EW.com released this image from the upcoming Mortal Instruments movie. I loved Cassandra Clare’s Mortal Instruments series. One day I’ll write a blog post about why and just how much I love this series.
This is a post about Clary Fray. As girl with long curly ginger hair I loved Clary Fray. She’s kick-ass. Thrown into an impossible situation, she adapts over the course of the series and becomes a brilliant heroine. I’ve got some issues with the series which again are for another blog post, but overall, she’s a fantastic role model for girls, especially girls with ginger hair.
The covers of the book all clearly show Clary as she’s described in the books: feisty, little and ginger-haired.
So when this image was released I wanted to cry a little.
This girl doesn’t look like Clary. She looks like Bella Swan with a bad rinse job. (Seriously, check out her black eyebrows!) Or even a less fierce Katniss minus the side braid. Or Hermoine in the final Harry Potter films. What worries me about this is that the film has taken a very different-looking character and tried to shoehorn her into a ‘successful YA look’. Rather than focus on why these books have sold millions of copies it appears (and I so hope I’m wrong) that the film company is trying to create a mold for a successful YA female protagonist. This bothers me on so many levels, but the deepest is that it begs the question: can all girls just be boiled down into one universal image, and if we can figure that out, can we just drop said girl into different movies and make millions?
No. At least I really hope the answer is no.
For me this casting is pretty much the same as making all the Weasley family a bunch of blonds. It doesn’t make any sense. Yes, hair shouldn’t define a person, or be the only thing about a character that’s remarkable, but sometimes it’s important. Could you picture the Weasley family as a bunch of blonds? Go on, I dare you. Or Draco Malfloy without his white-blond hair? What about Harry sans his famous scar?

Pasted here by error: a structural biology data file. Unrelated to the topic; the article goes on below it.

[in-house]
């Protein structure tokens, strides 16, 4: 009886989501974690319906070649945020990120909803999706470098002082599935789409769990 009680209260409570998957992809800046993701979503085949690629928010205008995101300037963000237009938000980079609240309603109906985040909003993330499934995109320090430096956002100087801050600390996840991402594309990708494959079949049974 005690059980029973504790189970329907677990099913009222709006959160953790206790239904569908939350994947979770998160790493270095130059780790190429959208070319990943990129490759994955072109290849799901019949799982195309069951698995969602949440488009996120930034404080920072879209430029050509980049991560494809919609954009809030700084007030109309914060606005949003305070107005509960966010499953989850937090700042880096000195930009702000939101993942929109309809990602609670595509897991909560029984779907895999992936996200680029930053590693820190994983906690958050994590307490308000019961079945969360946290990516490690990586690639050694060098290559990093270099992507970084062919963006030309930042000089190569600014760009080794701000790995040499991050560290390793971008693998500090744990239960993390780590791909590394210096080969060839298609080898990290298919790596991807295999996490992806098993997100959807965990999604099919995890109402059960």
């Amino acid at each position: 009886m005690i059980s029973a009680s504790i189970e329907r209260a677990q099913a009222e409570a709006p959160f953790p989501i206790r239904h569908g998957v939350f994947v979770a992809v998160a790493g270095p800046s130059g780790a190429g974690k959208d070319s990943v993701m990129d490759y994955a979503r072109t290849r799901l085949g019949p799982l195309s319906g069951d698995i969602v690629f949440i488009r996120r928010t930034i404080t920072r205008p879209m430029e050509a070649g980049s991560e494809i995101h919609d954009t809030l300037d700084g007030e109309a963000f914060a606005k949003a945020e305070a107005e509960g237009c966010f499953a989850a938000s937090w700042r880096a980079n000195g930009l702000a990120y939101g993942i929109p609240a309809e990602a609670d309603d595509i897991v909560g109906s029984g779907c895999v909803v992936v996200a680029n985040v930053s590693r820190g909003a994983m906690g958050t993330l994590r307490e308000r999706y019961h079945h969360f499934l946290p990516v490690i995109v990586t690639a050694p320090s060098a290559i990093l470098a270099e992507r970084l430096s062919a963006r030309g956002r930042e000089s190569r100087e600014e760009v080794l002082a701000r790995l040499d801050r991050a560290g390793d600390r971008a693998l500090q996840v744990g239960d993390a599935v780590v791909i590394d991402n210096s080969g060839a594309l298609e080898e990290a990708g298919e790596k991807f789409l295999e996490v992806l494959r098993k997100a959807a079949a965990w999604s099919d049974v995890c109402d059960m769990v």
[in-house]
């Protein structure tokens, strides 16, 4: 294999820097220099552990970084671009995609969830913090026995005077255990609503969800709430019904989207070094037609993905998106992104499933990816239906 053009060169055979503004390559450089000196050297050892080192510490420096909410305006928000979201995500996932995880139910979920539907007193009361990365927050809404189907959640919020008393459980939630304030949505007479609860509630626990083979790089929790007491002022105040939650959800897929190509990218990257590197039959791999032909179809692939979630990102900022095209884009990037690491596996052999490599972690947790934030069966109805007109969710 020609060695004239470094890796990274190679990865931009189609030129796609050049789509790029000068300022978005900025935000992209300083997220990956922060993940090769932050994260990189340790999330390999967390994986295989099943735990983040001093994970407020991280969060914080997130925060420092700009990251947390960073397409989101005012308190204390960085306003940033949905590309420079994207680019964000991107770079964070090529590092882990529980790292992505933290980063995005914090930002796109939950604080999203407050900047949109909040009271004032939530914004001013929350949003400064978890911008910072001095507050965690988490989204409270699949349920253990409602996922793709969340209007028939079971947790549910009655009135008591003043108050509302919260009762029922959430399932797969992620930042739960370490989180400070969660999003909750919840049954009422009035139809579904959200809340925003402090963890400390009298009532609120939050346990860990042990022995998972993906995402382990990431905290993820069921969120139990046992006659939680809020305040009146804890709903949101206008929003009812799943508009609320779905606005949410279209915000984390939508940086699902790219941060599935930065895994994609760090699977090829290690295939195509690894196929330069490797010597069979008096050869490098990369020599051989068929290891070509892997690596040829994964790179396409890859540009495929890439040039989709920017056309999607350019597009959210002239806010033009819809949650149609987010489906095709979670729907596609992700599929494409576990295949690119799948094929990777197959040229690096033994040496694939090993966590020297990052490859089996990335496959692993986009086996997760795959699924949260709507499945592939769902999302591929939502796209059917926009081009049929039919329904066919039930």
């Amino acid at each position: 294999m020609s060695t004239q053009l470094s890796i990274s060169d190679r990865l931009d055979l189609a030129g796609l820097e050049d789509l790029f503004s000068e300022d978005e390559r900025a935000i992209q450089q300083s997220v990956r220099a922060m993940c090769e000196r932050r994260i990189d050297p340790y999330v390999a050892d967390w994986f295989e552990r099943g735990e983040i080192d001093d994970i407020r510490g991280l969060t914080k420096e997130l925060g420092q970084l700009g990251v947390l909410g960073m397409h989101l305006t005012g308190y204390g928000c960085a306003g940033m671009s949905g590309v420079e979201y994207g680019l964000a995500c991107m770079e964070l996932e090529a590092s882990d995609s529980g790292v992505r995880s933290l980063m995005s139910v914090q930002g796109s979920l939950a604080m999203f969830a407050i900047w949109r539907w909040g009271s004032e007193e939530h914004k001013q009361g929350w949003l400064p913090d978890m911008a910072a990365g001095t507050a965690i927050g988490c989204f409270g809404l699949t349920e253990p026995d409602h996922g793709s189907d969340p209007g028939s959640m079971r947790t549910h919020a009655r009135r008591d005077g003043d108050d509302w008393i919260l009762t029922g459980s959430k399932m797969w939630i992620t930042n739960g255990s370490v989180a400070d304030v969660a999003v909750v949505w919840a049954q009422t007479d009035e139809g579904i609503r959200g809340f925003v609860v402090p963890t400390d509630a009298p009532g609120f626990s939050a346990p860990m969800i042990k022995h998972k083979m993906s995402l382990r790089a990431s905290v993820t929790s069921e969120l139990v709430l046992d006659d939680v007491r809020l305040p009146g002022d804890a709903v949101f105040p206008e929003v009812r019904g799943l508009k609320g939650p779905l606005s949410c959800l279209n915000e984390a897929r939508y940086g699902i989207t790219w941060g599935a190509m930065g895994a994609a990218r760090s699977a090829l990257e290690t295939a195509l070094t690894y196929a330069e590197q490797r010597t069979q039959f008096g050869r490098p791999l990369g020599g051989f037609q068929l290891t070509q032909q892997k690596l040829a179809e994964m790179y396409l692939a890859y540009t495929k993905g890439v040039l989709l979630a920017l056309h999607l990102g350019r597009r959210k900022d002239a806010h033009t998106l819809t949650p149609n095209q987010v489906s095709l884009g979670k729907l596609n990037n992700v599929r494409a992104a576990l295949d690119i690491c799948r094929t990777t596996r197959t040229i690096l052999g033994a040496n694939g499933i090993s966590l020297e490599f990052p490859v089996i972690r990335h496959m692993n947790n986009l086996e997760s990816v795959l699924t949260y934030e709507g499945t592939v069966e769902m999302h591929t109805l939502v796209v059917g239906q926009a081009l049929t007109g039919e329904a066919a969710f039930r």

In my head, Clary will always be a cross between Merida from Brave and this girl on the cover.
I won’t write the film off based on this image, but I’m sad to see that the casting directors have gone down this route. Growing up in the (ahem) 80s and 90s there was a lack of role models for ginger girls (except of course for Annie and Anne of Green Gables—strange how their names are nearly identical. Is it possible to be a red headed YA heroine not named Anne? Of course, but you get the idea here.). I guess I expected more from Hollywood. My first mistake, perhaps.
Don’t even get me started on how few role models Hollywood gives children of colour (pretty much none). It’s far too depressing. But this is a topic that deserves its own blog post. I’ll get there. Because it’s too important not to get there.